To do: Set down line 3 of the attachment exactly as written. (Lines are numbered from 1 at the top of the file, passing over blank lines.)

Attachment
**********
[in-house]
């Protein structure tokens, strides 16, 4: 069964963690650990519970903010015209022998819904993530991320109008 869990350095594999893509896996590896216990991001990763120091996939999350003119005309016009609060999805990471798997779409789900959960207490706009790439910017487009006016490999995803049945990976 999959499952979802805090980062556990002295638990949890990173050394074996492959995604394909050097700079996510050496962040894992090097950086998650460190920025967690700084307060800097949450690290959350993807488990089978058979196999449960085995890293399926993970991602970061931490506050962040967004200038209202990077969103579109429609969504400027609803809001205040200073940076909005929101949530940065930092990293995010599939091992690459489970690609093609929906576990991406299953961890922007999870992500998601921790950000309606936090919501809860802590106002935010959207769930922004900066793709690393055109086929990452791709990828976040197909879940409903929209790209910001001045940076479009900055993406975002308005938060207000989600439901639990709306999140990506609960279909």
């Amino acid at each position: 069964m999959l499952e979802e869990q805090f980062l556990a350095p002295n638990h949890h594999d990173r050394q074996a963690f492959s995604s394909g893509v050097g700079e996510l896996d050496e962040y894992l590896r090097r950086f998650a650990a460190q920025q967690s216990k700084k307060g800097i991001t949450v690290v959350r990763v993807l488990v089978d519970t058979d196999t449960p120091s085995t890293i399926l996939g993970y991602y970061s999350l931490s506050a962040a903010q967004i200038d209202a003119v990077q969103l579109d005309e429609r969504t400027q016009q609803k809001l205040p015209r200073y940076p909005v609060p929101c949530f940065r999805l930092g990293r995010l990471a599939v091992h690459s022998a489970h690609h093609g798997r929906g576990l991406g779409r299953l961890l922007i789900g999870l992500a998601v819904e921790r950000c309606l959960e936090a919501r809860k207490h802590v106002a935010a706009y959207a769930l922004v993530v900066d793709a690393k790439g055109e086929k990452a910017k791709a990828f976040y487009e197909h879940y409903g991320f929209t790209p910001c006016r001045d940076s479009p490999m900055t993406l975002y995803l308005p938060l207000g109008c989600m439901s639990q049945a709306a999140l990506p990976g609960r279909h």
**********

């Amino acid at each position: 069964m999959l499952e979802e869990q805090f980062l556990a350095p002295n638990h949890h594999d990173r050394q074996a963690f492959s995604s394909g893509v050097g700079e996510l896996d050496e962040y894992l590896r090097r950086f998650a650990a460190q920025q967690s216990k700084k307060g800097i991001t949450v690290v959350r990763v993807l488990v089978d519970t058979d196999t449960p120091s085995t890293i399926l996939g993970y991602y970061s999350l931490s506050a962040a903010q967004i200038d209202a003119v990077q969103l579109d005309e429609r969504t400027q016009q609803k809001l205040p015209r200073y940076p909005v609060p929101c949530f940065r999805l930092g990293r995010l990471a599939v091992h690459s022998a489970h690609h093609g798997r929906g576990l991406g779409r299953l961890l922007i789900g999870l992500a998601v819904e921790r950000c309606l959960e936090a919501r809860k207490h802590v106002a935010a706009y959207a769930l922004v993530v900066d793709a690393k790439g055109e086929k990452a910017k791709a990828f976040y487009e197909h879940y409903g991320f929209t790209p910001c006016r001045d940076s479009p490999m900055t993406l975002y995803l308005p938060l207000g109008c989600m439901s639990q049945a709306a999140l990506p990976g609960r279909h």